Why did Brutus Betray Julius: Analyzing the Motives

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Why did Brutus Betray Julius: Analyzing the Motives

This essay will delve into the character of Brutus in William Shakespeare’s “Julius Caesar” and explore his motives for betraying Julius Caesar. It will examine the complex interplay of political ideals, personal loyalties, and Brutus’s internal conflicts that lead to his pivotal decision. The essay will analyze how Brutus’s love for Rome and fear of tyranny compel him to join the conspirators, despite his close relationship with Caesar. It will also consider how Shakespeare portrays Brutus as a tragic hero torn between public duty and private affection. The overview aims to provide a nuanced understanding of Brutus’s character and the moral and ethical dilemmas he faces in the play. PapersOwl offers a variety of free essay examples on the topic of Julius Caesar.

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Brutus and Mark had unalike motives during their lecture to the town. Brutus made the people accept being helped by the crazy plotters for killing Julius. Mark is a comrade to Julius by telling Brutus and the plotters what they actually are: ruthless assassins who execute Julius from distress and insecurity and never for Rome. Mark wants to stir up people to act out and end the swindlers. Brutus’ words are gibberish and pathetic from start to end.

Brutus’s Motives and Flawed Monologue

Moving towards the citizens as the quick-witted expert, when in fact, the mob contains nothing but ignorant riffraff who couldn’t figure out for themselves what’s right from wrong, was Brutus’ catastrophic error.

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Throughout, Brutus indicates how he zeals for Julius and that he feels more guilt for the death of Julius than himself. Later, paying tribute to the marvelous life of Julius, Brutus explains why he terminated him because he respects the city more than Julius and that Julius had become pushy. The naive coterie was pleased to hear that Brutus loves Rome. The people couldn’t comprehend the concept of being killed for a purpose, as Brutus never mentioned how Julius was forceful or why he should be so inhumanly penalized. Brutus left a feeble-minded, crazy crowd all the pieces to put together, not able to think for themselves, and therefore, couldn’t understand his monologue.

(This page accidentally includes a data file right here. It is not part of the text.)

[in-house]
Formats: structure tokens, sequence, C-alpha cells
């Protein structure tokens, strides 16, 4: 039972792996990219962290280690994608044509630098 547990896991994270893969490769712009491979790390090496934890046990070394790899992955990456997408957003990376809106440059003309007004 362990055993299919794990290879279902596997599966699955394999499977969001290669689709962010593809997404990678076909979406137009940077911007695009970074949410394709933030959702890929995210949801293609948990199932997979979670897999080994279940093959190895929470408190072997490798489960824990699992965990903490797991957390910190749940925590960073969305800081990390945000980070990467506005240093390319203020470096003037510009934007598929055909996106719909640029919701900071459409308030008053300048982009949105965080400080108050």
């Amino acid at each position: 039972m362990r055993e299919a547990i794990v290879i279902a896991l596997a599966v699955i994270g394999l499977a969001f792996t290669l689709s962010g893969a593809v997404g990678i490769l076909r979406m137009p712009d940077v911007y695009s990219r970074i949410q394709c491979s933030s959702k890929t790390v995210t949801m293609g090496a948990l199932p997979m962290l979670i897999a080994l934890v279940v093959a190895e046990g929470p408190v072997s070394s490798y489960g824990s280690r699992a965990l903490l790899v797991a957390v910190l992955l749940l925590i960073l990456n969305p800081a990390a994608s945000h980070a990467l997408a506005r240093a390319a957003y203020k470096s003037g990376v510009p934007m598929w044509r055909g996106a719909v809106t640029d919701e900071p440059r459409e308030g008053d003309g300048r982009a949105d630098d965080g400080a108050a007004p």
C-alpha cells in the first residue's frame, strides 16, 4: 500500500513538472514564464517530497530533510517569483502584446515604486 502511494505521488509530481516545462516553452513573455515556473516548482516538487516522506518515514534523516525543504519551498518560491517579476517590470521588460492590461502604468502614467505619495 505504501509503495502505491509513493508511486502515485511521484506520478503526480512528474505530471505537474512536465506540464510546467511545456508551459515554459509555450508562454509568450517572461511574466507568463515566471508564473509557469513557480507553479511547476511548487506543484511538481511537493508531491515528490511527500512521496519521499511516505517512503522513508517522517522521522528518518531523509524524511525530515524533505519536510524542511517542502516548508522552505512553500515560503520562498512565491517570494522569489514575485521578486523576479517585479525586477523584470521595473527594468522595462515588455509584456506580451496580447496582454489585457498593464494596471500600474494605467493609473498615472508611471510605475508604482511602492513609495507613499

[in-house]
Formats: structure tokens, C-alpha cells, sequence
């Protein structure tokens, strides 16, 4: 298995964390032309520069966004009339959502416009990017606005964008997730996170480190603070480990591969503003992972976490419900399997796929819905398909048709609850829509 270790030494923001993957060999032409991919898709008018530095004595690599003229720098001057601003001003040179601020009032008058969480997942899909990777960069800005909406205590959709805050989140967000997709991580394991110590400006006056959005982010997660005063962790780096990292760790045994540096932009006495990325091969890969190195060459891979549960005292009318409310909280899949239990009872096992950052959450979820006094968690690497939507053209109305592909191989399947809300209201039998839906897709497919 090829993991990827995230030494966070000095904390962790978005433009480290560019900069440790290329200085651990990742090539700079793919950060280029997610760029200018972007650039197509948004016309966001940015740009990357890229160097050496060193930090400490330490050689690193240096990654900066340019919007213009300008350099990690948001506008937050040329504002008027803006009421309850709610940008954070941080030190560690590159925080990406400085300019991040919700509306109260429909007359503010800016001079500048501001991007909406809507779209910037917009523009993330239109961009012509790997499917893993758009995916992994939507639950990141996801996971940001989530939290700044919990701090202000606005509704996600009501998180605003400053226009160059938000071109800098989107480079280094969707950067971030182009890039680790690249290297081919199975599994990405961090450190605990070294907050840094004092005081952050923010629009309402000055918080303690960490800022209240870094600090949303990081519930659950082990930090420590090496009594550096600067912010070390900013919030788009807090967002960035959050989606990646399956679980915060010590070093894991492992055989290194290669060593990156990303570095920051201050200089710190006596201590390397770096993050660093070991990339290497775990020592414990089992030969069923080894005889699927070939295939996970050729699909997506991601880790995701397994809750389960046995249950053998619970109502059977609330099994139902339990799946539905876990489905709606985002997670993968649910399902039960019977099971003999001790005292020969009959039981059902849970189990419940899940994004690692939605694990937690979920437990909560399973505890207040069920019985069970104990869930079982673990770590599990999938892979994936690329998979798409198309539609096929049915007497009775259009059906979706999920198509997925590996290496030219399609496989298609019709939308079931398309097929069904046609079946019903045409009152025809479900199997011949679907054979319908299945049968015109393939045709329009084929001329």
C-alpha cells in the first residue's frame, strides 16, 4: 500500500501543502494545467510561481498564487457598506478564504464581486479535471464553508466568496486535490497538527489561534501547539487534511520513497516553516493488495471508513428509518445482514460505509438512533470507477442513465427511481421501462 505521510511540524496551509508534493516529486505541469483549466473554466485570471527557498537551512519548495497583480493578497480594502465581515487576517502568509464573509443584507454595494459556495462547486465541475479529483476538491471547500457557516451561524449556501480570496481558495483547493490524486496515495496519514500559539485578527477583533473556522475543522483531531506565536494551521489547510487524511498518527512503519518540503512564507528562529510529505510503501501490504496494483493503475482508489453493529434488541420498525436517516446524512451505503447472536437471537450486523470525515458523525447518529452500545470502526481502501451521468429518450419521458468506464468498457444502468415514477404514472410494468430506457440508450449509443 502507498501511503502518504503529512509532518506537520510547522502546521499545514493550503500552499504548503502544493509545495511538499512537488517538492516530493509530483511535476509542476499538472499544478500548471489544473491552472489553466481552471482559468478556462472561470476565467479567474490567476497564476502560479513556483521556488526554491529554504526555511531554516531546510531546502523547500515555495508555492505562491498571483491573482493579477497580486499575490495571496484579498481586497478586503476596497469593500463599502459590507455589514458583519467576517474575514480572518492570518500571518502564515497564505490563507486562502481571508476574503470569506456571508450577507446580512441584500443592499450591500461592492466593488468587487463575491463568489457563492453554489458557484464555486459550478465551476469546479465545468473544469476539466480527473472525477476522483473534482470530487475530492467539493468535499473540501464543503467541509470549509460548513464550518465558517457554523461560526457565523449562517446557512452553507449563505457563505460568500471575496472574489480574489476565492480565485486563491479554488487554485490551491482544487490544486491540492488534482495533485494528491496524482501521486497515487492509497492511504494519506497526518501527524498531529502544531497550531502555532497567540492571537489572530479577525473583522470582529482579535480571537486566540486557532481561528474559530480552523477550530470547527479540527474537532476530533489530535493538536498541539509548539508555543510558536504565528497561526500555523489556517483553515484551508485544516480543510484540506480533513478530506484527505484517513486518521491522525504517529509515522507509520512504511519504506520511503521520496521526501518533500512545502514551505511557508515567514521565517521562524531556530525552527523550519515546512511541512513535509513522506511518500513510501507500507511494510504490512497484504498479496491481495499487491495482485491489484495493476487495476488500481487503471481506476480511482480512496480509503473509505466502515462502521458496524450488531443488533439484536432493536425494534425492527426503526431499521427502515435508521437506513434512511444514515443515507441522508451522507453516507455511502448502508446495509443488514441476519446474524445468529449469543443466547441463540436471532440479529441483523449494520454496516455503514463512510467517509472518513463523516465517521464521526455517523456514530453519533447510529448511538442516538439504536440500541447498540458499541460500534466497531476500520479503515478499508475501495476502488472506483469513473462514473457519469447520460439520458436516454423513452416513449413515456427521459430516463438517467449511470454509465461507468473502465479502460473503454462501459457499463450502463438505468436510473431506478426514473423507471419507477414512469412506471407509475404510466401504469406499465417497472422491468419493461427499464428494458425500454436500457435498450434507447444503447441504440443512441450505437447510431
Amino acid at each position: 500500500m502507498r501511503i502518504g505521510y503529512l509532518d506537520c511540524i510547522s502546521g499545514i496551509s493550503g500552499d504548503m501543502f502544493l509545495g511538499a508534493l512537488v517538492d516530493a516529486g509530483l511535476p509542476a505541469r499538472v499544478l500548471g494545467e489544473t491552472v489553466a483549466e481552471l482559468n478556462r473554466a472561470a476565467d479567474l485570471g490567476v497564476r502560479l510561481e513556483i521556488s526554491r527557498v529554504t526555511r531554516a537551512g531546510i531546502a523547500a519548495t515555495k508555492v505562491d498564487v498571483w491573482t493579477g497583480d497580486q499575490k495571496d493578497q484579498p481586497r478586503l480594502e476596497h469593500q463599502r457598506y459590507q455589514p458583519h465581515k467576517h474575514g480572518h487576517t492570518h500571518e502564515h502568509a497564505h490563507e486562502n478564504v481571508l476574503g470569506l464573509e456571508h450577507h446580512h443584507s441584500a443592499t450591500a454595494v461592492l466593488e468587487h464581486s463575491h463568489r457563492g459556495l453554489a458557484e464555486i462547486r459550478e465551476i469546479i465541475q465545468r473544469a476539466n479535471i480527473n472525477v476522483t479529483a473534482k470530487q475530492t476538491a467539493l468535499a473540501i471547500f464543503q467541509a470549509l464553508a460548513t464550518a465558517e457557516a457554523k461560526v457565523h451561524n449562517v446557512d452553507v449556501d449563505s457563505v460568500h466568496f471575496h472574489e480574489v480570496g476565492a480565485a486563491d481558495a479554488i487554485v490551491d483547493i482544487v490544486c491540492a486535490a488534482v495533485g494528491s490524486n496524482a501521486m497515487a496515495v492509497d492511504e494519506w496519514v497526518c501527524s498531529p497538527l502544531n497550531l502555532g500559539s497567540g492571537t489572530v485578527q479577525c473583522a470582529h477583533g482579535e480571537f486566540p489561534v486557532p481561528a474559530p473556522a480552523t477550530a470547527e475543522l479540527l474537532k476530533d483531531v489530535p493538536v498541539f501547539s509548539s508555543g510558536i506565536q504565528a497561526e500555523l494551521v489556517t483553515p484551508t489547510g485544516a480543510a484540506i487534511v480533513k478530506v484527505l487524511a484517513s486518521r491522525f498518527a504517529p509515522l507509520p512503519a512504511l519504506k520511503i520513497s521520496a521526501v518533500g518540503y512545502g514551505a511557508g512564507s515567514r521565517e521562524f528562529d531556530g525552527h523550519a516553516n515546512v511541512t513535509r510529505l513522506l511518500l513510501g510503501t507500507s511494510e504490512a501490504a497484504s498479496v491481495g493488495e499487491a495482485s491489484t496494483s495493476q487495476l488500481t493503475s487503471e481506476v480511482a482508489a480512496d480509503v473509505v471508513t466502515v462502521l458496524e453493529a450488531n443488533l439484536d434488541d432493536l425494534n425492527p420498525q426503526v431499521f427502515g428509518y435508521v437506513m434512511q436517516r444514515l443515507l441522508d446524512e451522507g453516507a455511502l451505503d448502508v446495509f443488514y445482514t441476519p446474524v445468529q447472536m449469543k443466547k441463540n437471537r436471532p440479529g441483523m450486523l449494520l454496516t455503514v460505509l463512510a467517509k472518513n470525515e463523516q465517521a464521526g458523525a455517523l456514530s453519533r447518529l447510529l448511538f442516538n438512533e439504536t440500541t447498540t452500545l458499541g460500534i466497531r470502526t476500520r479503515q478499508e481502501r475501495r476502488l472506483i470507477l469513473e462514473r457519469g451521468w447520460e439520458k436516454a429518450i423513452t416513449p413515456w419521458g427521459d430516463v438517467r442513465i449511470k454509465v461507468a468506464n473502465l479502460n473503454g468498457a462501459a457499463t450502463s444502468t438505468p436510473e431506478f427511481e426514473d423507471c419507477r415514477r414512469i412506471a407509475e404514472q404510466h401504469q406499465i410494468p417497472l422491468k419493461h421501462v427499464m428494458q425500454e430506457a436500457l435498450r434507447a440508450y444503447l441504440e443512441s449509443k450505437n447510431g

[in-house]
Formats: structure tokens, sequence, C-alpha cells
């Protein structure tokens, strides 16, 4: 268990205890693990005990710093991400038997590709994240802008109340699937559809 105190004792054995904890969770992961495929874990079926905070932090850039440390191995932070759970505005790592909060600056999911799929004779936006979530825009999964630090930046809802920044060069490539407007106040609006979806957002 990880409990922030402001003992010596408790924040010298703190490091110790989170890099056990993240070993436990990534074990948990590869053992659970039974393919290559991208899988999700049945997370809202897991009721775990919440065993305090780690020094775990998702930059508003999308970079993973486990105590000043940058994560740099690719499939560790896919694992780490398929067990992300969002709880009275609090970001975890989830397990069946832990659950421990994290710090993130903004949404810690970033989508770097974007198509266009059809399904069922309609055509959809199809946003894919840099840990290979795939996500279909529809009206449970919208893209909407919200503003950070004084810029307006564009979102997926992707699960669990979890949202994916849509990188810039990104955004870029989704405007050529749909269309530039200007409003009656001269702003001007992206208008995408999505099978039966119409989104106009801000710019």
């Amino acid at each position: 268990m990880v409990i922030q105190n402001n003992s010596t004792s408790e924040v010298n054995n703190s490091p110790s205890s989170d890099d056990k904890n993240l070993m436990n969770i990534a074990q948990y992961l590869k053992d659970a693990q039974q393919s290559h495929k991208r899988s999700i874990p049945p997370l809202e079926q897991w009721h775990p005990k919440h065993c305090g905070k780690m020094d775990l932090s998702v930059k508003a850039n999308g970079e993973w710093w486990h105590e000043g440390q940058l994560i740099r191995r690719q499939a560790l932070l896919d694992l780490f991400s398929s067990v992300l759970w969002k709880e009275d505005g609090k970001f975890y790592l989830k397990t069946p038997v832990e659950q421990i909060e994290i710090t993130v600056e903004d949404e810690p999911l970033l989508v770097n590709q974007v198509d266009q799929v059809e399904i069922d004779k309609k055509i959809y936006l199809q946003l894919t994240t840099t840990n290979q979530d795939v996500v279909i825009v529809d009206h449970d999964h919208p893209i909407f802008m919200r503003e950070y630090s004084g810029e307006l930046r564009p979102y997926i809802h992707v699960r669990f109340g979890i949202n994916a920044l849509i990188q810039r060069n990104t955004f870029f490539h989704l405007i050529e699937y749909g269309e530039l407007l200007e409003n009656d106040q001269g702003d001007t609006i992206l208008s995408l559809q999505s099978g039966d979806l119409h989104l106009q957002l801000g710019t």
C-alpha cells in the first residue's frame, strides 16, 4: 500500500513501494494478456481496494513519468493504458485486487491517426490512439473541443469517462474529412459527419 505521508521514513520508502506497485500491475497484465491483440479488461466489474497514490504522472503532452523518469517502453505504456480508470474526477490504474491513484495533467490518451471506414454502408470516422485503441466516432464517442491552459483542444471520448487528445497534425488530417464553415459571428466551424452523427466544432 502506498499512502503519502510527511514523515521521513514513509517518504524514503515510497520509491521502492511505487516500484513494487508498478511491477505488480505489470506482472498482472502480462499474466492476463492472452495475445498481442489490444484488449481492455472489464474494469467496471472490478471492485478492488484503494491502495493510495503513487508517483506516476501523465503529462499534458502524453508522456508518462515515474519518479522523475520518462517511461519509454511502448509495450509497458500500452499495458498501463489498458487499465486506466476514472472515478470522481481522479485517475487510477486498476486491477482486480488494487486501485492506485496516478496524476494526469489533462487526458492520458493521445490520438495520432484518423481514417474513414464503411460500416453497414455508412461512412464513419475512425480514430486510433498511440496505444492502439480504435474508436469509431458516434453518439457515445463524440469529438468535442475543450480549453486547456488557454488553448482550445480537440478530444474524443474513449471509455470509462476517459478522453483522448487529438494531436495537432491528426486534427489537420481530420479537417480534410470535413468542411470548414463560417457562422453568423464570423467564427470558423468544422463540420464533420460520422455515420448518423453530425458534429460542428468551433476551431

The outcome of Brutus’ monologue upset the riffraff that jumped on the dream craze due to fascinating utters of Brutus’ pride for the city; in fact, they did not get the monologue fully. His intentions for slandering Julius plausibly single-handedly caused the destruction of the city. Now, Mark had to sway them that Brutus was untrue to Julius’ desire and that they would turn against Brutus and the plotters. Compared to Brutus’ monologue, Antony’s was smart. Beforehand, Mark faced two complex situations: one was the fact that he carried a set of negative base principles made by Brutus, and the town chose Brutus’ side.

Antony’s Opposition and Persuasive Rhetoric

Instantaneously, Mark did what Brutus did, not bond with them but rather babbling above them. The public is not lost when Mark talks in a humble manner, such as his friendship with Julius. By using the sensible part of Julius’ ideals, when he turned from the crown at Lupercal, the people question if Julius was too pushy or not. Following curiosity about the good work Julius has done for the city, Mark criticizes Brutus by chaining Julius’ actions with Brutus’ respect. What Mark did was very smart because it allowed the aspect to think that if Julius was, in fact, not brash, Brutus was, in fact, not a respectable man. What’s left to do is delete the belief of Julius being overly pushy, and that is literally what he does. Altogether, Antony does build up an alliance with the people.


When he cries sincerely, they can relate to the commotion. Uses the corpse of Julius and talks vividly manner about each cut. Another plan in Mark’s monologue is that it displays how much Julius loved Rome. Once he had them on his side, they thought that rising was their personal notion, and this is what the people finally did. These two monologue shows what a vigorous tool phraseology is if it is consumed in the correct way that fits the surroundings. Brutus’ monologue was a downfall because he was unfit to announce on the same level as his viewers. Speaking of which, Mark said what they needed to hear in a clear and plain way so they could follow it. The polite clash was to spew had formerly had been won, not with blades in the arena, but with elite language from Mark.


  1. “The Tragedy of Julius Caesar” by William Shakespeare 

  2. “The Assassination of Julius Caesar: A People’s History of Ancient Rome” by Michael Parenti 

  3. “The Death of Caesar: The Story of History’s Most Famous Assassination” by Barry Strauss

  4. “The Murder of Caesar: A Psychoanalytic Study of the Etiology and Therapy of Homicide” by James L. Crenshaw

  5. “The Ides: Caesar’s Murder and the War for Rome” by Stephen Dando-Collins

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Why Did Brutus Betray Julius: Analyzing the Motives. (2023, Sep 01). Retrieved from https://papersowl.com/examples/why-did-brutus-betray-julius-analyzing-the-motives/